Copywriting – The Power of Words

If there’s one thing that never changes in the world of marketing, it’s the power of the written word.

Adverts, websites, brochures and emails would be nothing if it wasn’t for the carefully crafted copy that persuades their readers to part with their hard earned cash.

That’s why I wanted to bring this post back from the archives. It’s as relevant today as it was 3 years ago. So, without further ado, let’s take a look at the power of words:


Words can be a powerful force when used correctly.

In a novel they have to conjour up an image in your head so you can visualise the characters and scenes they are playing out. In the world of marketing they have to be direct, simple and to the point.

This is something I frequently have to remind my clients – not all, but a few.

A while ago, I was writing for one client and nothing I produced seemed good enough. It was frustrating because I knew what I had written worked. No matter how many times I explained my reasons for using certain layouts and words, it wasn’t good enough.

The reason…

“I thought you were supposed to make me sound more intelligent.”

Eeek! And there was me thinking the whole purpose behind copywriting was to generate sales.

So what does a freelance copywriter do?

Working as a freelance copywriter, it is my job to create great copy which will be interesting and sell – but without being ‘in your face’ super sales hype.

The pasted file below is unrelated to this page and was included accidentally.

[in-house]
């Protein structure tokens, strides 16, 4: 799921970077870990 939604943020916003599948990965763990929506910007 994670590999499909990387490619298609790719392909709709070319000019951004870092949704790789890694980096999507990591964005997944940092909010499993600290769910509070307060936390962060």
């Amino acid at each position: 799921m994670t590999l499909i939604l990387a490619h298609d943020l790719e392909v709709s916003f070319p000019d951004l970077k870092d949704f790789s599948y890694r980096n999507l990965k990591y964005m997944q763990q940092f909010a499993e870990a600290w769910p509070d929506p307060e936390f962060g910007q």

I write all sorts of copy from SEO website copywriting through to reviews and just about everything else in between.

Let’s take website copywriting as an example. If you could ask someone what their reaction was when they landed on your website, which scenario would you prefer?

Scenario 1

Reader – “Gosh, what a superbly written site. You are obviously incredibly intelligent and well edcated.”

You – “Why thank you, and what did you think of our product?”

Reader – “Product? Oh, were you selling something too?”

Scenario 2

Reader – “Amazing, that’s just what I’ve been looking for. It’ll solve all my problems.”

You – “Great. What did you think of the writing on the website?”

Reader – “Writing? Oh, I don’t know. I was too interested in your product and how it would help me.”

I think I know which one I  would perfer.

Invisible writing

It sounds rather strange that your writing should be invisible to your reader, but that’s how it should come across. The words you use have one purpose only – to convince your reader the product you are selling is the one for them.

Becoming blinkered by your own writing ego is the fastest way to churn out redundant copy. If someone is reading your website or brochures, they are doing so for one reason only – they want to know if your product is a fit for their needs. If they can’t find that our quickly, they’ll move on to the next company’s product.

Clear, conscise and simple – that’s it. No frills, no sparkles and no sequins.

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